I'd do anything for fake meat ...

I’ve been vegetarian for 14 years, and you couldn’t find a heartier fake-meat fan if you tried.

Southern-fried un-chicken cutlets (just like NYC's Kate’s Corner used to make)? LOVE IT. Orange-tinted faux buffalo wings, fresh from Morningstar Farms’ freezer? Bring ‘em on! Fake shawarma, calamari, shrimp, steak au poivre? Oh god, must stop -- some drool just splashed my keyboard.

But even I can’t bring myself to endorse -- or fully understand -- the following scientific revelation: lab-grown meat.

According to a team of scientists whose findings were published in a recent issue of my favorite magazine, Tissue Engineering, cultured (a.k.a. lab-produced) meat just might be the wave of the future.

The scientists originally conducted the experiment for NASA, in the hopes of making meat that was safe for space travel. But they were so excited by their results that they formed a nonprofit, New Harvest, to advance the science.

Some benefits of "meat" from a beaker instead of a slaughterhouse? No animal-based contaminants or drugs; and its nutrients can be tailored and controlled (more protein! less fat!, etc).

Sounds ...interesting, in an outright disgusting sort of way: “To grow meat on a large scale, cells from several different kinds of tissue, including muscle and fat, would be needed," says one the scientists, University of Maryland doctoral student Jason Matheny. "The challenge is getting the texture right ...We have to figure out how to 'exercise' the muscle cells. For the right texture, you have to stretch the tissue, like a live animal would."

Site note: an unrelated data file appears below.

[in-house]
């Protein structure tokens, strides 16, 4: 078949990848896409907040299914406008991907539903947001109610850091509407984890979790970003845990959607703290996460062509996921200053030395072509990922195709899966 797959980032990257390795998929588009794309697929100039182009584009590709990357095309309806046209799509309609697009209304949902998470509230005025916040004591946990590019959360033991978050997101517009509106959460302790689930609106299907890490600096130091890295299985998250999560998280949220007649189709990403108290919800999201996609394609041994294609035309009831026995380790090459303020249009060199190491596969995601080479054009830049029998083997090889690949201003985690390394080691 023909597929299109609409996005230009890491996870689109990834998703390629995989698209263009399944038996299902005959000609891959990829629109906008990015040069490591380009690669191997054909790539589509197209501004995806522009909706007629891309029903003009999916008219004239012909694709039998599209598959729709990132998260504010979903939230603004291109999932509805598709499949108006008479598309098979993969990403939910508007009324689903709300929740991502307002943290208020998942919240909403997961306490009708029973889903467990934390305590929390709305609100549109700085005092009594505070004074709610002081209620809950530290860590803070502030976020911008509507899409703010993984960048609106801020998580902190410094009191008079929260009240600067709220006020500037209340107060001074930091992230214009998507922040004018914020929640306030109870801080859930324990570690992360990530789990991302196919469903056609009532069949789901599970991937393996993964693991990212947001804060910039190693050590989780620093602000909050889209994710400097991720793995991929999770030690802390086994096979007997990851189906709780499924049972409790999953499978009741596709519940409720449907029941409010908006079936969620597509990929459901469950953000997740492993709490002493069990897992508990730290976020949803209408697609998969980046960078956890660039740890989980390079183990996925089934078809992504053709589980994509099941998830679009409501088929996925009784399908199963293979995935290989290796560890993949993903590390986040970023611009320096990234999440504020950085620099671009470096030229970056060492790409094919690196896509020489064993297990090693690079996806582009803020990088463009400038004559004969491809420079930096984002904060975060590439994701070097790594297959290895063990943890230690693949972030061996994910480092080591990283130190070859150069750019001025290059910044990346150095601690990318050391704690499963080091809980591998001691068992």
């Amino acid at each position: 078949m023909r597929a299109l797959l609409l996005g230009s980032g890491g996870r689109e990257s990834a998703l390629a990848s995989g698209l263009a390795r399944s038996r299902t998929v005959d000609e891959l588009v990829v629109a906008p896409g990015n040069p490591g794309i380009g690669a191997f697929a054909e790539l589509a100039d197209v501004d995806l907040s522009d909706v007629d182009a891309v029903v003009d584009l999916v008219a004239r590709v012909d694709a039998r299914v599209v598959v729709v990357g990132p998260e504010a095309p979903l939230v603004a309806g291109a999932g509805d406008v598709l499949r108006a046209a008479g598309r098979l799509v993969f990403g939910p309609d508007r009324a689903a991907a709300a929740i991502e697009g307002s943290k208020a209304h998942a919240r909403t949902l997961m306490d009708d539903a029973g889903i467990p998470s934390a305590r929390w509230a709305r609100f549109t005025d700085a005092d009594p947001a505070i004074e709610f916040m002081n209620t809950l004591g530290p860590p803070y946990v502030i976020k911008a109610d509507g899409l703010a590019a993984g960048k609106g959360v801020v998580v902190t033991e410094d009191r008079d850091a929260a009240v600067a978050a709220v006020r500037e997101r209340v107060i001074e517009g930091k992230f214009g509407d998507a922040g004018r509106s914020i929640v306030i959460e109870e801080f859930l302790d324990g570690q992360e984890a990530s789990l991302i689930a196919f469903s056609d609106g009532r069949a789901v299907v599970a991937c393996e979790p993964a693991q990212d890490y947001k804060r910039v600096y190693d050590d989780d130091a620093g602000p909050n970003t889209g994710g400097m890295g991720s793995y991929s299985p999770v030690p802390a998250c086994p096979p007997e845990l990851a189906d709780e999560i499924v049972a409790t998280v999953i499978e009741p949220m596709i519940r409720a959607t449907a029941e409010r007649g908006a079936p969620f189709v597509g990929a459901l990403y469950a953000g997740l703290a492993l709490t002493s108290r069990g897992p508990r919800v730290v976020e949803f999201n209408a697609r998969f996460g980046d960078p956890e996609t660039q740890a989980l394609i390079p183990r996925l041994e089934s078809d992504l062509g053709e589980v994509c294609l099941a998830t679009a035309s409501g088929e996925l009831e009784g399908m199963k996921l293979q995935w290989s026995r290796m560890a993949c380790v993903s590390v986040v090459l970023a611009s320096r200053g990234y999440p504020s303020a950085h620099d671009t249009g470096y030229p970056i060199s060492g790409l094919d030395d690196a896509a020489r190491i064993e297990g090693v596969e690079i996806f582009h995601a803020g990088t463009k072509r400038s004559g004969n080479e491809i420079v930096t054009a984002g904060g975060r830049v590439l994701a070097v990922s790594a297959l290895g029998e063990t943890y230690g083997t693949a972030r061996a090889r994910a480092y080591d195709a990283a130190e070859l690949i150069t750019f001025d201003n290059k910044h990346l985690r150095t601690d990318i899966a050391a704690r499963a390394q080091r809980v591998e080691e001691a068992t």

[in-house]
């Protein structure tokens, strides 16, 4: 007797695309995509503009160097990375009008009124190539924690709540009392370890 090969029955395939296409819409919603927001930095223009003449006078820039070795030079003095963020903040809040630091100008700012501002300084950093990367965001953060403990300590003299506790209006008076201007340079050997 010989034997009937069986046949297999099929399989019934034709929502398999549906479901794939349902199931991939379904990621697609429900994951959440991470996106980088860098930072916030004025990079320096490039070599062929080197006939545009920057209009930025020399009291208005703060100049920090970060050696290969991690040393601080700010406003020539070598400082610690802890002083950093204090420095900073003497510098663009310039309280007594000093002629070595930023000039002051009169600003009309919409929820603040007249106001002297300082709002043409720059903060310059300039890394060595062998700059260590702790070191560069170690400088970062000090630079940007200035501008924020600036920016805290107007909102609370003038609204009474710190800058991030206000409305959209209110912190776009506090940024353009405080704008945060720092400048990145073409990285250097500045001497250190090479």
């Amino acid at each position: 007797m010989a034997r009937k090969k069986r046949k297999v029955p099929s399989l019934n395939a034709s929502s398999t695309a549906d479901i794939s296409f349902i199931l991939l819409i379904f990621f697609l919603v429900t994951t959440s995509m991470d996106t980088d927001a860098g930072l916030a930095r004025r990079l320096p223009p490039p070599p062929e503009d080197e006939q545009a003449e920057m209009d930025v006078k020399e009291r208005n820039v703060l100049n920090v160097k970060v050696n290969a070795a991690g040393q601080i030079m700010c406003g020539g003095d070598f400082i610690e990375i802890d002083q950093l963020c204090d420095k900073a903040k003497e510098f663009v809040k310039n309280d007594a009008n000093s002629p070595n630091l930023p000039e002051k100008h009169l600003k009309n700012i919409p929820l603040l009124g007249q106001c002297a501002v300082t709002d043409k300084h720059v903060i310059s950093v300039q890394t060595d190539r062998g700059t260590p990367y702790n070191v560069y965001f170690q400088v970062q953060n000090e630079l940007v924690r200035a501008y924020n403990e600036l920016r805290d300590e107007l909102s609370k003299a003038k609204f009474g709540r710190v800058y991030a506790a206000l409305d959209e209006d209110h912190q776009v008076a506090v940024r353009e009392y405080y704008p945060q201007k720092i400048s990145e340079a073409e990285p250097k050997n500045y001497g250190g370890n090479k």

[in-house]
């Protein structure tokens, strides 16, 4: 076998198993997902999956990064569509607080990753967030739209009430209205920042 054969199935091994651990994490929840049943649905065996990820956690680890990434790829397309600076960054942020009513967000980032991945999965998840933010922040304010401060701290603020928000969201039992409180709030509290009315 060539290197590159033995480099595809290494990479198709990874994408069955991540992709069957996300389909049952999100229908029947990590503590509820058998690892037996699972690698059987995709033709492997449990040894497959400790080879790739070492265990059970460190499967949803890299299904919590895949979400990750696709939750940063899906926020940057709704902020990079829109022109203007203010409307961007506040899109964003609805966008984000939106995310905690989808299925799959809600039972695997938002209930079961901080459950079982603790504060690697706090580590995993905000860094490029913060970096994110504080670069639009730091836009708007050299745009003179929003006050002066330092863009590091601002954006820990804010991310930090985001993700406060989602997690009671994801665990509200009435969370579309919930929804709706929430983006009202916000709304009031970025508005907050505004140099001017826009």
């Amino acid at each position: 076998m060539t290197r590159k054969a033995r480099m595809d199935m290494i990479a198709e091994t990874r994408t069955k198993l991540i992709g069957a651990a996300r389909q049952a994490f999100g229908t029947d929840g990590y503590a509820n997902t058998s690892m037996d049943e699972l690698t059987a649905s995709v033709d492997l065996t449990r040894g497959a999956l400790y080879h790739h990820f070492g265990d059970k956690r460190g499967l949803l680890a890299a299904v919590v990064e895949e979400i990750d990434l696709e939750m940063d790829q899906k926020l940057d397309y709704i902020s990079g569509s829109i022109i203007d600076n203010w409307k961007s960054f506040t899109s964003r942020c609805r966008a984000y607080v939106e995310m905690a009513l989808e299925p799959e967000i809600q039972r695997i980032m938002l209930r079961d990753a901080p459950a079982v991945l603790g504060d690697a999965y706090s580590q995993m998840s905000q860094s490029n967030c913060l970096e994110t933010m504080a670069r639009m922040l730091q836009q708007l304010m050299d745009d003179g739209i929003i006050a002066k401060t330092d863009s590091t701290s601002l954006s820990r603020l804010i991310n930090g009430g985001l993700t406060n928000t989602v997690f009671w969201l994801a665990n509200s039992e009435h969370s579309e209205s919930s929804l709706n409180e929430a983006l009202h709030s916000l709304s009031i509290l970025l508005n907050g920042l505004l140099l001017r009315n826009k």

I’m simultaneously repelled and intrigued by this phenomenon (which probably won’t see the light of day in mass culture for eons -- if ever). Of course, the animal lover and environmentalist in me adores the notion of saving lives(tock) -- plus money, land and global resources.

Malheny concurs: “Cultured meat could appeal to people concerned about food safety, the environment, and animal welfare ... The benefits could be enormous," he claims. "The demand for meat is increasing world wide ... With a single cell, you could theoretically produce the world's annual meat supply ... in a way that's better for the environment and human health. In the long term, this is a very feasible idea."

Feasible? Perhaps. But the whole thing still seems so ... unnatural. More or less natural than Morningstar Farms? That is the question.

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